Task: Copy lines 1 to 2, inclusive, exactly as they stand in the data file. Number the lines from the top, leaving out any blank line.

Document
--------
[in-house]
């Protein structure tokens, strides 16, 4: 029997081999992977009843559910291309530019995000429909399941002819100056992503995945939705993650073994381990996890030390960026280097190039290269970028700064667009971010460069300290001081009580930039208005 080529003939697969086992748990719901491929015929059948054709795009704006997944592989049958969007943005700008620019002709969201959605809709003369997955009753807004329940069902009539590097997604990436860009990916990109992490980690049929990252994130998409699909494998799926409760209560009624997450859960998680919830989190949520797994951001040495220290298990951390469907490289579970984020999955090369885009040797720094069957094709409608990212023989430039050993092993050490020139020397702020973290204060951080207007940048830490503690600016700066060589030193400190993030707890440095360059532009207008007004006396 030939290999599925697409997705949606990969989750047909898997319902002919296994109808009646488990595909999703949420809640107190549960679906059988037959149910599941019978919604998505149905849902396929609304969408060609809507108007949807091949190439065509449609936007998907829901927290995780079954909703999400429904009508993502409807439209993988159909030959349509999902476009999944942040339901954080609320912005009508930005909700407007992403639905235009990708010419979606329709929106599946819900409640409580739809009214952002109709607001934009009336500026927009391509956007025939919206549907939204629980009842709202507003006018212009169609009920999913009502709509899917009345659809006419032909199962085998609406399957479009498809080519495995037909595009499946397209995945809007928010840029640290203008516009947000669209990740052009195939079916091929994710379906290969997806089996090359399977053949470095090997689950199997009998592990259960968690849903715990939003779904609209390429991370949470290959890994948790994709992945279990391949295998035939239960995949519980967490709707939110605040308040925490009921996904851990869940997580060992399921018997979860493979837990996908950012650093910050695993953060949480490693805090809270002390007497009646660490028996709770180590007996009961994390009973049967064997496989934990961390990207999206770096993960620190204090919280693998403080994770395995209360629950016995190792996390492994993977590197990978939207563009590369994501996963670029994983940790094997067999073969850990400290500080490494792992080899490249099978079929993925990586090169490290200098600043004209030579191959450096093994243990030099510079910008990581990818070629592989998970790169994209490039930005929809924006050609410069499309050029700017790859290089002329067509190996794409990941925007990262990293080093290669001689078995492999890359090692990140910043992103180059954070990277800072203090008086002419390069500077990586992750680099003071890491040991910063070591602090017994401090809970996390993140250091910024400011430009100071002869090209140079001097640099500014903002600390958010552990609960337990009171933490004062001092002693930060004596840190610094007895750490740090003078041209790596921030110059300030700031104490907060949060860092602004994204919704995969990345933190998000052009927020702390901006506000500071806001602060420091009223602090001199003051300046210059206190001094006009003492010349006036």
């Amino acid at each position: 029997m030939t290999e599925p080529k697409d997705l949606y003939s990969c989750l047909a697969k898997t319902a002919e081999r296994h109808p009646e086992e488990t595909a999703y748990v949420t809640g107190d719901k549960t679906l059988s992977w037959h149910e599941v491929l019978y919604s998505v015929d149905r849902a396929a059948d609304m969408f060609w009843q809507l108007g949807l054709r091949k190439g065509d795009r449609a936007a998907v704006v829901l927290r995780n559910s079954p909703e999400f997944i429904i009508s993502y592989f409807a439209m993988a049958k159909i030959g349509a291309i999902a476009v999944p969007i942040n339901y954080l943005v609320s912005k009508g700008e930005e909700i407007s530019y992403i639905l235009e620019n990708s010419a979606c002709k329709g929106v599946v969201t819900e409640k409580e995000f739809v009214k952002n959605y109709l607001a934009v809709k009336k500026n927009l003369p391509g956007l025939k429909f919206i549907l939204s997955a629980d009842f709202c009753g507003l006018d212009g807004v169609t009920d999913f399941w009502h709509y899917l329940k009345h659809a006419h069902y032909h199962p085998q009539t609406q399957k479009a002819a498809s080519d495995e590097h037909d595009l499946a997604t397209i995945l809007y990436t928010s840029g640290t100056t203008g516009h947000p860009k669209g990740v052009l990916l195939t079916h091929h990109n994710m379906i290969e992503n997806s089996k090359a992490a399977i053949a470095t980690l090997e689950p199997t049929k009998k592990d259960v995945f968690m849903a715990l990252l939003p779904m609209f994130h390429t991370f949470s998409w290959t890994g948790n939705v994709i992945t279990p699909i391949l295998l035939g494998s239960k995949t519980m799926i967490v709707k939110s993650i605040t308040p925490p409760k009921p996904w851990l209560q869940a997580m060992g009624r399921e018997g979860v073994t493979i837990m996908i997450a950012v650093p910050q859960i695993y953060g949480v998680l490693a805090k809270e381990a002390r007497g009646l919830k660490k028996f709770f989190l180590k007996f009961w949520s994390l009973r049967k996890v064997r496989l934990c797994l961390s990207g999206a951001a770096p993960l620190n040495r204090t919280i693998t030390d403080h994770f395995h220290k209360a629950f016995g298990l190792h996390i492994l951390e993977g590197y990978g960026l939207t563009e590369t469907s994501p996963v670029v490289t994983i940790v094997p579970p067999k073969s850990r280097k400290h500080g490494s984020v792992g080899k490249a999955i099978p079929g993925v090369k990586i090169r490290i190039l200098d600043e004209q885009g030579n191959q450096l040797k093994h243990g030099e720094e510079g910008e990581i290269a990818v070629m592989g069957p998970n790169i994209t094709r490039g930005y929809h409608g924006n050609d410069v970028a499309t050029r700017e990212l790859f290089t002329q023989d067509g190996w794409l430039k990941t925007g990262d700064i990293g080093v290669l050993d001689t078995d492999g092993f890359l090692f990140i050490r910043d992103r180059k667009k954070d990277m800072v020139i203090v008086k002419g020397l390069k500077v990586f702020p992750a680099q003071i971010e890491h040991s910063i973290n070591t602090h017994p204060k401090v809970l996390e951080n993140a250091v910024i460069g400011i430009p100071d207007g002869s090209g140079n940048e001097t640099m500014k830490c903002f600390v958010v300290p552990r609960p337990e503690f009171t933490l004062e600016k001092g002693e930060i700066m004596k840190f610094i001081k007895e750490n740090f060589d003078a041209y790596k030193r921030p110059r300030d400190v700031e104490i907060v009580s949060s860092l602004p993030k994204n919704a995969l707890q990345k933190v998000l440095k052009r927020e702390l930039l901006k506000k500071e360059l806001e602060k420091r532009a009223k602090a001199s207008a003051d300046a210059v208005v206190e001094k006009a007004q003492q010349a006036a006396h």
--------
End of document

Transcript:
[in-house]
């Protein structure tokens, strides 16, 4: 029997081999992977009843559910291309530019995000429909399941002819100056992503995945939705993650073994381990996890030390960026280097190039290269970028700064667009971010460069300290001081009580930039208005 080529003939697969086992748990719901491929015929059948054709795009704006997944592989049958969007943005700008620019002709969201959605809709003369997955009753807004329940069902009539590097997604990436860009990916990109992490980690049929990252994130998409699909494998799926409760209560009624997450859960998680919830989190949520797994951001040495220290298990951390469907490289579970984020999955090369885009040797720094069957094709409608990212023989430039050993092993050490020139020397702020973290204060951080207007940048830490503690600016700066060589030193400190993030707890440095360059532009207008007004006396 030939290999599925697409997705949606990969989750047909898997319902002919296994109808009646488990595909999703949420809640107190549960679906059988037959149910599941019978919604998505149905849902396929609304969408060609809507108007949807091949190439065509449609936007998907829901927290995780079954909703999400429904009508993502409807439209993988159909030959349509999902476009999944942040339901954080609320912005009508930005909700407007992403639905235009990708010419979606329709929106599946819900409640409580739809009214952002109709607001934009009336500026927009391509956007025939919206549907939204629980009842709202507003006018212009169609009920999913009502709509899917009345659809006419032909199962085998609406399957479009498809080519495995037909595009499946397209995945809007928010840029640290203008516009947000669209990740052009195939079916091929994710379906290969997806089996090359399977053949470095090997689950199997009998592990259960968690849903715990939003779904609209390429991370949470290959890994948790994709992945279990391949295998035939239960995949519980967490709707939110605040308040925490009921996904851990869940997580060992399921018997979860493979837990996908950012650093910050695993953060949480490693805090809270002390007497009646660490028996709770180590007996009961994390009973049967064997496989934990961390990207999206770096993960620190204090919280693998403080994770395995209360629950016995190792996390492994993977590197990978939207563009590369994501996963670029994983940790094997067999073969850990400290500080490494792992080899490249099978079929993925990586090169490290200098600043004209030579191959450096093994243990030099510079910008990581990818070629592989998970790169994209490039930005929809924006050609410069499309050029700017790859290089002329067509190996794409990941925007990262990293080093290669001689078995492999890359090692990140910043992103180059954070990277800072203090008086002419390069500077990586992750680099003071890491040991910063070591602090017994401090809970996390993140250091910024400011430009100071002869090209140079001097640099500014903002600390958010552990609960337990009171933490004062001092002693930060004596840190610094007895750490740090003078041209790596921030110059300030700031104490907060949060860092602004994204919704995969990345933190998000052009927020702390901006506000500071806001602060420091009223602090001199003051300046210059206190001094006009003492010349006036």